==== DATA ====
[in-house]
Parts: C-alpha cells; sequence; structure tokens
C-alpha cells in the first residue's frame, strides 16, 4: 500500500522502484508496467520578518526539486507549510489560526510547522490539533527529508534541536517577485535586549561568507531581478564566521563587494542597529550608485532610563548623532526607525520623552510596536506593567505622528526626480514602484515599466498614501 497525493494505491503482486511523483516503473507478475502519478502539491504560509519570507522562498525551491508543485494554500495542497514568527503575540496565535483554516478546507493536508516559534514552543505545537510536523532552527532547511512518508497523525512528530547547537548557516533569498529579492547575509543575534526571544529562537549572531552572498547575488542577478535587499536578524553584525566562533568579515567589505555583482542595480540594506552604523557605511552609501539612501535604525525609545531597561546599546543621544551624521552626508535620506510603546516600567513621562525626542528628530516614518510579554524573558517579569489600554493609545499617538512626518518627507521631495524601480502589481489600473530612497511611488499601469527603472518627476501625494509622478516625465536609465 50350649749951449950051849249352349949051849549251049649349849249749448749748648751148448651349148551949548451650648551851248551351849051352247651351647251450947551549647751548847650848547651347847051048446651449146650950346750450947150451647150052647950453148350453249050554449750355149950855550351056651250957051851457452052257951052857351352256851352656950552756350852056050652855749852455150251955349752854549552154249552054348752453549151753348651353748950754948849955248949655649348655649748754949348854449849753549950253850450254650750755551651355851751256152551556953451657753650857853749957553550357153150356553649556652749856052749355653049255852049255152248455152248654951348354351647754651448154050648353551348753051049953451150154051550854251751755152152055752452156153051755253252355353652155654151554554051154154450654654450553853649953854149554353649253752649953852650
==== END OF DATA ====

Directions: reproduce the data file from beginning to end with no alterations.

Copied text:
[in-house]
Parts: C-alpha cells; sequence; structure tokens
C-alpha cells in the first residue's frame, strides 16, 4: 500500500522502484508496467520578518526539486507549510489560526510547522490539533527529508534541536517577485535586549561568507531581478564566521563587494542597529550608485532610563548623532526607525520623552510596536506593567505622528526626480514602484515599466498614501 497525493494505491503482486511523483516503473507478475502519478502539491504560509519570507522562498525551491508543485494554500495542497514568527503575540496565535483554516478546507493536508516559534514552543505545537510536523532552527532547511512518508497523525512528530547547537548557516533569498529579492547575509543575534526571544529562537549572531552572498547575488542577478535587499536578524553584525566562533568579515567589505555583482542595480540594506552604523557605511552609501539612501535604525525609545531597561546599546543621544551624521552626508535620506510603546516600567513621562525626542528628530516614518510579554524573558517579569489600554493609545499617538512626518518627507521631495524601480502589481489600473530612497511611488499601469527603472518627476501625494509622478516625465536609465 50350649749951449950051849249352349949051849549251049649349849249749448749748648751148448651349148551949548451650648551851248551351849051352247651351647251450947551549647751548847650848547651347847051048446651449146650950346750450947150451647150052647950453148350453249050554449750355149950855550351056651250957051851457452052257951052857351352256851352656950552756350852056050652855749852455150251955349752854549552154249552054348752453549151753348651353748950754948849955248949655649348655649748754949348854449849753549950253850450254650750755551651355851751256152551556953451657753650857853749957553550357153150356553649556652749856052749355653049255852049255152248455152248654951348354351647754651448154050648353551348753051049953451150154051550854251751755152152055752452156153051755253252355353652155654151554554051154154450654654450553853649953854149554353649253752649953852650